When architecture meets media
Light has been part of architecture for centuries. But in the last 20 years, more and more technologies have found their way into the design process of buildings and facades. It isn’t about natural light only anymore, but rather about how lighting and technology can be used to make the building tell a story, transmit a message or even become interactive. To explore this topic further, we sit down with iart’s founder and CEO Valentin Spiess, who talks to us about his agency, his take on media architecture and about his hometown of Basel.
The award-winning agency iart is one of the leading companies in the field of media architecture. Iart works in the field of media, art and technology with the goal of creating interaction in public space. If you want to get an idea of that approach, you can do so on October 18th 2018. Forward, MINI and iart will join forces to explore the art of media architecture in a Forward Session at iart’s office.
iart unites two industries. You are an engineering office as well as a communications office. How do these two sides fertilize each other when you are working on a project?
Valentin: In the end, it’s all about creating something new – most of our projects deal with an idea, an implementation, or a detail that has not been done like that before. It’s not only about having a great idea, of course – you will still have to plan, engineer and build it. It’s great to have an interdisciplinary team that can think about the engineering side of things from early on. It works the other way around too: Engineering can be the inspiration for design, allowing the use of mechanical, optical or other properties to create a solution you didn’t think possible.
At first glance, engineering and art are not a dream couple. How did this connection come about?
In the beginning I was asked by artists that I knew about helping them out with the technical parts of installations and theatre settings. They had a vision, but did not know how to get there. So I started helping them – and here we are, almost 20 years later, with a team of 50 people.
An exciting project was the kinetic building facade in Sochi. There has never been a facade of this kind before. Therefore, all technologies had to be developed first. How did you go about it?
On all of our projects we use an agile process that consists of four phases. Basically, we define a shared vision and requirements, then set out to plan everything. After that, we build, and see that everything works. We start with the most complicated parts, prototype a lot, learn, and start over again.
What were the biggest challenges during the design process?
Everything was new, so we had to set out into the unknown – which we like a lot. Certainly challenging were the actuators, the parts that make the facade move. We went through several prototypes with different systems before it worked. There were about 11.000 of them, working together to recreate faces. Then there’s the 3D-photo cabins that were installed all over Russia, the process to create the faces, the software to control it all – all of our abilities were in high demand. Not to forget: Working on a Russian construction site can be a challenge in itself.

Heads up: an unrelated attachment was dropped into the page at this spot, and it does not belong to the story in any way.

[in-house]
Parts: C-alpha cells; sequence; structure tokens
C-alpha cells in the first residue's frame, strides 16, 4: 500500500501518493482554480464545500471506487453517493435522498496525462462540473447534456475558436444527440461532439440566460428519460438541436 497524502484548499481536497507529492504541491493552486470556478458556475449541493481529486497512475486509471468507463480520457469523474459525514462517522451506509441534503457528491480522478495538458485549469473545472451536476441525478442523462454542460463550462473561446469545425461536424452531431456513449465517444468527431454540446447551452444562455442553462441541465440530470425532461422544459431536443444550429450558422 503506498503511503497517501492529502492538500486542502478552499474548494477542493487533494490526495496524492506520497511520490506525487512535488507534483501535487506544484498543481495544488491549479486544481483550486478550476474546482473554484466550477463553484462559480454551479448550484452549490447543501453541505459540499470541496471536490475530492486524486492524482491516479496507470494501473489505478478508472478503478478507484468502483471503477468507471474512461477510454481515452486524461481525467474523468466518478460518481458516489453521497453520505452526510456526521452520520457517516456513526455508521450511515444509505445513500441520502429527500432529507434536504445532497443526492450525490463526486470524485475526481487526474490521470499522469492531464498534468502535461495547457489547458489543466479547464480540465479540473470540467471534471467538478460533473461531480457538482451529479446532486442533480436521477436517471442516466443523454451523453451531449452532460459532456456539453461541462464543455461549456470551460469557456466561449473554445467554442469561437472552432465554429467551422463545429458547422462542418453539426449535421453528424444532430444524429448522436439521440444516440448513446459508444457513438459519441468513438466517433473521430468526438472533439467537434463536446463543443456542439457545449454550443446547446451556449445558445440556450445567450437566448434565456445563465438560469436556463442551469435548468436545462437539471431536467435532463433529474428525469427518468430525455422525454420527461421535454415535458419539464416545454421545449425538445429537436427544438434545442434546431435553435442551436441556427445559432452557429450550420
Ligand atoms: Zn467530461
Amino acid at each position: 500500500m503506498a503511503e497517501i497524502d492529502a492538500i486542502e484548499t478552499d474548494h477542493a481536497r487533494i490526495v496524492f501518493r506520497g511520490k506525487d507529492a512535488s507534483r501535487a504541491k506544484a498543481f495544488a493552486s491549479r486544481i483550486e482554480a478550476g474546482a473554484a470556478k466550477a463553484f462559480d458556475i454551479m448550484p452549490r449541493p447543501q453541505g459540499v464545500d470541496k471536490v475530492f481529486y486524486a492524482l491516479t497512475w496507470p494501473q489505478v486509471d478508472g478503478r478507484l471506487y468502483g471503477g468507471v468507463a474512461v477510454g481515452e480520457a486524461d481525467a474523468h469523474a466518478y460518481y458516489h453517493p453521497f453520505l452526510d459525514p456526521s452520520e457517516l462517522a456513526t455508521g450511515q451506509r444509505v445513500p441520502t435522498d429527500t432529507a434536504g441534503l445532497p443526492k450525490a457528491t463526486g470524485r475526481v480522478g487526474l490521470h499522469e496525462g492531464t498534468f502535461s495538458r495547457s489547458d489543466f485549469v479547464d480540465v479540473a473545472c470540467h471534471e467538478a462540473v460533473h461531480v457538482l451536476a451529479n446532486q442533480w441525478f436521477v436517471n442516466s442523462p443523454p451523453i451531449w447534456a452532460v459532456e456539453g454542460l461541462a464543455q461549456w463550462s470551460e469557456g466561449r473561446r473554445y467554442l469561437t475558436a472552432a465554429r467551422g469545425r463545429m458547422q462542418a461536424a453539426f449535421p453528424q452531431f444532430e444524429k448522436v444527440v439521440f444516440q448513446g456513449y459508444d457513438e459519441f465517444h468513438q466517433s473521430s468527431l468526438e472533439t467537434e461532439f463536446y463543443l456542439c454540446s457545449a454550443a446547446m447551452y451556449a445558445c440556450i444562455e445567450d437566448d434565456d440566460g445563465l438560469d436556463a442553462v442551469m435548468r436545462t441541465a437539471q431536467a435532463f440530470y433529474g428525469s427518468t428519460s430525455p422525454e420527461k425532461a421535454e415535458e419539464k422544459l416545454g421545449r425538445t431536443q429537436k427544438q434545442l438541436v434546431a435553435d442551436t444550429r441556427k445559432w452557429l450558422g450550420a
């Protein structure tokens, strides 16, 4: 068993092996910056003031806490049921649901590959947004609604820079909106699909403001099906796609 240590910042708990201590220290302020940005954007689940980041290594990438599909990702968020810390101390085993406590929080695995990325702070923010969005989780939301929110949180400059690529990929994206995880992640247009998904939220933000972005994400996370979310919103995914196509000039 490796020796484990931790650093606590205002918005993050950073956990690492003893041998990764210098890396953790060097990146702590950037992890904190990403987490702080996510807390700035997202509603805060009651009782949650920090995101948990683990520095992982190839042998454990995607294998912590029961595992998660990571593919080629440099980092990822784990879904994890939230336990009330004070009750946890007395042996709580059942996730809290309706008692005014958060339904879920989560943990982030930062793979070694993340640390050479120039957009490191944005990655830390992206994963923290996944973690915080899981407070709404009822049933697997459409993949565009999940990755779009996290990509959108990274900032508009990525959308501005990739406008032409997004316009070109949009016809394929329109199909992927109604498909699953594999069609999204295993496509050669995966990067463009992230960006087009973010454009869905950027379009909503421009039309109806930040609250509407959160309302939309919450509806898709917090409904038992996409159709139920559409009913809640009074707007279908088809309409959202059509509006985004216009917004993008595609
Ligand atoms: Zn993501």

Where do you see the biggest potential of media architecture in the near future? How will media architecture change our ways of living?
Media architecture can enable buildings to communicate with their surroundings: Tell the environment what is going on inside, and vice versa. It can act like a membrane that allows for more direct communication within a city.
What kind of media architecture project would you love to take on but haven’t had the time or opportunity to?
We’re always up for new challenges. The projects we do are co-created with the architects, so it’s difficult to see what’s ahead – but we are looking forward to it.
How does your own city, the city of Basel, already use these kind of new technologies?
The new building of the Kunstmuseum Basel, designed by Christ & Gantenbein, has a light frieze that is integrated with the facade. We were happy to be involved since the competition for this building, and were able to work closely with C&G to create a communication tool that seems to be part of the facade itself.
Which five buildings in Basel are absolute must-sees and why?
Basel is a hot spot for architecture, being the home of Herzog & de Meuron among many other bureaus. Besides the already mentioned extension of the Kunstmuseum, the signal tower is a sight to behold, and if you’re coming to Fluxdock, you can see the Schaulager as well – it’s just a short walk away.
Let’s tell our readers were to spend a day in Basel: what else besides your buildings should they visit?
Make sure to go to one of our renowned museums: The Kunstmuseum, The Fondation Beyeler, or the Tingueley Museum.
You will be talking at the Forward Session in Basel on October 18th. Can you give us a little teaser of what you’ll be talking about?
Wouldn’t you like to know! You will have to come and see for yourself.
We’re looking forward to meeting Valentin again at the Forward Session, hosted by iart, MINI and Forward. Come and join us on the evening of Thursday, October 18th, at Fluxdock Basel. You can find more info and sign up here (free admission).